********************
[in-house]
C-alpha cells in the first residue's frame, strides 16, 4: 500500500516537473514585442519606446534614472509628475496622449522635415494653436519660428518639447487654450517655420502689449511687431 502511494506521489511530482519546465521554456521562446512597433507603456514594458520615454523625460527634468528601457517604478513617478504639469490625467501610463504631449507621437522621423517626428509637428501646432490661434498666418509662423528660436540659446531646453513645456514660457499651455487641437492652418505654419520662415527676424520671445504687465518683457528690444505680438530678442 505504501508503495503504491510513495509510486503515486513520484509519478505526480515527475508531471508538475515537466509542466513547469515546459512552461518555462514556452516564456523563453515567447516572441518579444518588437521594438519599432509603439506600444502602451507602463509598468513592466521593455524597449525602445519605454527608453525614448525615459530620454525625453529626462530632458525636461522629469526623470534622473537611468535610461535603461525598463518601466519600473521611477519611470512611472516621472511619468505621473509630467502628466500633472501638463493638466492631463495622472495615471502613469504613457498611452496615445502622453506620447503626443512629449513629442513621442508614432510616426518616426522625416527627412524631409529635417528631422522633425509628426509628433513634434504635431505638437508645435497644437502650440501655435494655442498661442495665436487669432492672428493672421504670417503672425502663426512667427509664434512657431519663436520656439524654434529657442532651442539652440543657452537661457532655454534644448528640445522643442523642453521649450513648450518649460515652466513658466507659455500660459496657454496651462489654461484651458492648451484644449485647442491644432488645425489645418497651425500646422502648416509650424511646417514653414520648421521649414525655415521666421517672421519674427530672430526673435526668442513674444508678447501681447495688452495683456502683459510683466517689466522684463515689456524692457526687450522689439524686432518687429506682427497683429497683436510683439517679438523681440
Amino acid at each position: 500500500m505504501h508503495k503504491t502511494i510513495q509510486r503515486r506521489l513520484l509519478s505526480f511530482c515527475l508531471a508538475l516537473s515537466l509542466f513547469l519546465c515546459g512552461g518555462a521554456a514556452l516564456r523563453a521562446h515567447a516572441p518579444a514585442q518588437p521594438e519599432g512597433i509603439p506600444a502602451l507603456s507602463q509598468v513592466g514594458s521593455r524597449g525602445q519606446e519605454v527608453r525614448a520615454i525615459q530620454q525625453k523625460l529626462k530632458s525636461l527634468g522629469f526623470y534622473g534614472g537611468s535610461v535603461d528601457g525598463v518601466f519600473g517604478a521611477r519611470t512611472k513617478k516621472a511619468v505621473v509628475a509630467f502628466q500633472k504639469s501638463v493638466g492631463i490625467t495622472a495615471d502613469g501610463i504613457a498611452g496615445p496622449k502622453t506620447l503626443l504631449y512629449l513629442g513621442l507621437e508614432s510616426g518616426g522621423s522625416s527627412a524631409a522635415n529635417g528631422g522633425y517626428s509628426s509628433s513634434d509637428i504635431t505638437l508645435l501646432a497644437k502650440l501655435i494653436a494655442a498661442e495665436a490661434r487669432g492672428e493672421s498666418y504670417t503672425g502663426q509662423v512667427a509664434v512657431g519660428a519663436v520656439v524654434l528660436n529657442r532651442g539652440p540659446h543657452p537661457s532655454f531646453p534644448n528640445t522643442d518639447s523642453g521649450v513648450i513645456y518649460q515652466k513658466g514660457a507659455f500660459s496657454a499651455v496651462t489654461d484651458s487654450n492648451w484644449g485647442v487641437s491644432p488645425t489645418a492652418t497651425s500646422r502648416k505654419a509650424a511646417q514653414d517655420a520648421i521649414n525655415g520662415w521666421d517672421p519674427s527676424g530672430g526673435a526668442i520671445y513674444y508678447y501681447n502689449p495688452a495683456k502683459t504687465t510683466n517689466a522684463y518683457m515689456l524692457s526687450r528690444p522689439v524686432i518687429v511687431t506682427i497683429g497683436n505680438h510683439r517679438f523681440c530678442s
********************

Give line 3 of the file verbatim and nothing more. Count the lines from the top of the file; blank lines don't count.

Amino acid at each position: 500500500m505504501h508503495k503504491t502511494i510513495q509510486r503515486r506521489l513520484l509519478s505526480f511530482c515527475l508531471a508538475l516537473s515537466l509542466f513547469l519546465c515546459g512552461g518555462a521554456a514556452l516564456r523563453a521562446h515567447a516572441p518579444a514585442q518588437p521594438e519599432g512597433i509603439p506600444a502602451l507603456s507602463q509598468v513592466g514594458s521593455r524597449g525602445q519606446e519605454v527608453r525614448a520615454i525615459q530620454q525625453k523625460l529626462k530632458s525636461l527634468g522629469f526623470y534622473g534614472g537611468s535610461v535603461d528601457g525598463v518601466f519600473g517604478a521611477r519611470t512611472k513617478k516621472a511619468v505621473v509628475a509630467f502628466q500633472k504639469s501638463v493638466g492631463i490625467t495622472a495615471d502613469g501610463i504613457a498611452g496615445p496622449k502622453t506620447l503626443l504631449y512629449l513629442g513621442l507621437e508614432s510616426g518616426g522621423s522625416s527627412a524631409a522635415n529635417g528631422g522633425y517626428s509628426s509628433s513634434d509637428i504635431t505638437l508645435l501646432a497644437k502650440l501655435i494653436a494655442a498661442e495665436a490661434r487669432g492672428e493672421s498666418y504670417t503672425g502663426q509662423v512667427a509664434v512657431g519660428a519663436v520656439v524654434l528660436n529657442r532651442g539652440p540659446h543657452p537661457s532655454f531646453p534644448n528640445t522643442d518639447s523642453g521649450v513648450i513645456y518649460q515652466k513658466g514660457a507659455f500660459s496657454a499651455v496651462t489654461d484651458s487654450n492648451w484644449g485647442v487641437s491644432p488645425t489645418a492652418t497651425s500646422r502648416k505654419a509650424a511646417q514653414d517655420a520648421i521649414n525655415g520662415w521666421d517672421p519674427s527676424g530672430g526673435a526668442i520671445y513674444y508678447y501681447n502689449p495688452a495683456k502683459t504687465t510683466n517689466a522684463y518683457m515689456l524692457s526687450r528690444p522689439v524686432i518687429v511687431t506682427i497683429g497683436n505680438h510683439r517679438f523681440c530678442s